Which is why this book was important for me to read. While I haven't (yet) deleted my Twitter account, I now
Aug 18, 2018 rated it it was ok
A good example of the book that should have been an article. Worthwhile points raised in the book with needless filler. A better book: “The Attention Merchants: The Epic Scramble to Get Inside Our Heads,” by Tim Wu.
Faiza Sattar
Aug 14, 2018 rated it it was amazing  ·  review of another edition
Shelves: tech, 2018, favorites
★★★★★ (5/5)

I see some top GR reviews for this book slating the content and in particular, the writing style. I begin to wonder if a book with such a diverse scope deserves to be judged according to what I would call “literary” parameters. Of course to each his own, but for me, this was dense, thought-provoking and a fundamental read - so much so that the very idea of judging the writing style did not cross my mind (and I am quick to judge in this regard).

Lanier’s ideas are rooted, not unhinged f
Elizabeth A
Sep 20, 2018 rated it liked it
Shelves: 2018, non-fiction
Book blurb: Social media is making us sadder, angrier, less empathetic, more fearful, more isolated and more tribal. In recent months it has become horribly clear that social media is not bringing us together – it is tearing us apart.

Late last year I started to notice that I was not in a good space - mental, emotional or otherwise - and though I'd made several changes over the years as to how I used social media and who I "friended", I realized I wasn't being drastic enough. So took a six month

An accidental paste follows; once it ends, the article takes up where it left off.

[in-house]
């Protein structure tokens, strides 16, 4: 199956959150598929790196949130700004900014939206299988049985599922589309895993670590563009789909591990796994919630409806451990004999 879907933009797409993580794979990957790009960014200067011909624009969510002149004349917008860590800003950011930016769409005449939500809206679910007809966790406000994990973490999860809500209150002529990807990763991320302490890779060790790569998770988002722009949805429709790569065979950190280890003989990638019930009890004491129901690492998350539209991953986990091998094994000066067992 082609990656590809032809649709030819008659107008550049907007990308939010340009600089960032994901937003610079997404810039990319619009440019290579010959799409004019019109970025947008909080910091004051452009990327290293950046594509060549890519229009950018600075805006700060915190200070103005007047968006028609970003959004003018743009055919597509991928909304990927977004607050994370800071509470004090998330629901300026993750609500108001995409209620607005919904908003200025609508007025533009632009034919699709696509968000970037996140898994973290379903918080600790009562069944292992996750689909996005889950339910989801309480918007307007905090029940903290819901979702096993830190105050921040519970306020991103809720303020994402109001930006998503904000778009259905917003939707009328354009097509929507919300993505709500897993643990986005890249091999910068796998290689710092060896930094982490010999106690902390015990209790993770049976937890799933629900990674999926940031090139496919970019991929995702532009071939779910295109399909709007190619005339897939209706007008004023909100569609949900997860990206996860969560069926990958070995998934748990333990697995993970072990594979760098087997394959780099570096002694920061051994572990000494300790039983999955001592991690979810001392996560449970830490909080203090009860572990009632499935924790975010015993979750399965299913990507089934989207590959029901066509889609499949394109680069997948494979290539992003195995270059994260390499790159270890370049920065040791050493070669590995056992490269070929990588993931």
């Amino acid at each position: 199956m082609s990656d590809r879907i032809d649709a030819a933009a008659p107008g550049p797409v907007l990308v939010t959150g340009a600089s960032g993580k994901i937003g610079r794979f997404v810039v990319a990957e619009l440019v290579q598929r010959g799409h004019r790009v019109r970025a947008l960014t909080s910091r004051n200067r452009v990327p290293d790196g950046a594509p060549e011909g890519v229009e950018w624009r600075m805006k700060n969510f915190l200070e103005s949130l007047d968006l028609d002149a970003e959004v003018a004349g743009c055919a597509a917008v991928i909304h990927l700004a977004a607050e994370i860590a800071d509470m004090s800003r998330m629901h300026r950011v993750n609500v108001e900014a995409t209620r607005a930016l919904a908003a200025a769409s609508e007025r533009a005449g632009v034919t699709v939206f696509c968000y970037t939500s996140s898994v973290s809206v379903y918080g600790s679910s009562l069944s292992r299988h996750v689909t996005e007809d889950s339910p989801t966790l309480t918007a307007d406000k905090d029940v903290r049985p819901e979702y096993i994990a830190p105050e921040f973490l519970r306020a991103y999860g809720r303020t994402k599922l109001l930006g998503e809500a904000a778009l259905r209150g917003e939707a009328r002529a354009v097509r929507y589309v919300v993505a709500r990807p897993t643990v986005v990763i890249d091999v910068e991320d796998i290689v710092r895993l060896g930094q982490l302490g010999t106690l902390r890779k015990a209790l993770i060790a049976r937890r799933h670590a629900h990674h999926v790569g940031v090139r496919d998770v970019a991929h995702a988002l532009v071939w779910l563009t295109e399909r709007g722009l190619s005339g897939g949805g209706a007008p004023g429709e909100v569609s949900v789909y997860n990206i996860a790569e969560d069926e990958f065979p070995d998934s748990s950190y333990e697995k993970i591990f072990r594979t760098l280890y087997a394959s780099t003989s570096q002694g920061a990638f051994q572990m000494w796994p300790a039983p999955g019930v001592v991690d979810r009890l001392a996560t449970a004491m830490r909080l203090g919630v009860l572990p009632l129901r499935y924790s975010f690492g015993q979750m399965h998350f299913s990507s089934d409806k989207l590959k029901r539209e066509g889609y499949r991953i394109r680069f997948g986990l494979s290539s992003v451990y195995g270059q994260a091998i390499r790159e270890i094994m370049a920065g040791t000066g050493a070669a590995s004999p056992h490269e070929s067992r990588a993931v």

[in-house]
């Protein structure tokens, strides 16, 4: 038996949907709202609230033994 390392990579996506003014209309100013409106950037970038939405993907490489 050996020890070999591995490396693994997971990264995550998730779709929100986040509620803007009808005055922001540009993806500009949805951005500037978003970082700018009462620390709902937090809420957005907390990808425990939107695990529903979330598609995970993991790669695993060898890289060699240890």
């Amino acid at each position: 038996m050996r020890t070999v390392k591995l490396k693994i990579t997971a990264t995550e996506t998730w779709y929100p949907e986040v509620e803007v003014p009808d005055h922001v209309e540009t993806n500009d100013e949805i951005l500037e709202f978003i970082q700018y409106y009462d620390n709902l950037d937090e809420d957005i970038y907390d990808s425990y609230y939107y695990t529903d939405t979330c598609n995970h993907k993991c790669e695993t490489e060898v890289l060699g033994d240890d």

Carrie Poppy
Jul 01, 2018 rated it it was amazing  ·  review of another edition
Maxine (Booklover Catlady)
Anybody using social media needs to read this book. Find out the truth of how you are a puppet, manipulated and influenced by an industry insider.

I got this after watching Netflix “The Social Dilemma” documentary. I then watched “The Wavy Line” That’s what led me to this book. I also bought other books more in-depth from ex-social media creators and tech geniuses who gained a conscience and deep concern for society.

The book is an easy read, witty in parts and broken down into simple points. Ev
Apr 05, 2019 rated it did not like it
Shelves: kindle, non-fiction
Found this fairly incomprehensible writing-style wise because I wanted to fall asleep every time I picked it up. Sadly my hopes were too high.
Rozhan Sadeghi
No matter how you look at this book, it seems promising. It presents ten simple arguments about why social media is harmful and why you should maintain a healthy distance with it.
It discusses how you are losing your free will, how by using social media you're turning into an asshole, how social media is making what you say meaningless and so on.
it's short and it seems to be a quick and somewhat light read. And on top of all that it's written by Jaron Lanier, someone who's been at the core of wha
Nov 28, 2019 rated it it was ok
Shelves: audiobook, technology
131st book for 2019.

This would have been better as a blog post, rather than stretched out into an admittedly shortish book. Apart from the observation that negativity is a far better driver of clicks than positive posts—sorry kittens!!!—there isn't much here.

Personally I find most social media a bit of waste of time, but then I am nerdy social introverted bookworm, so I would wouldn't I?

Feb 20, 2021 rated it really liked it  ·  review of another edition
Deleting Instagram and Snapchat years ago was one of the best and easiest things I've ever done. Facebook, on the other hand, has been a decade-long battle with what I can only call addiction.

Cal Newport's Digital Minimalism: Choosing a Focused Life in a Noisy World showed me that it's not my fault: A bunch of people in Silicon Valley are literally paid millions of dollars to get and keep me addicted to this platform. Newport also inspired me to consider all of the other things I could do with l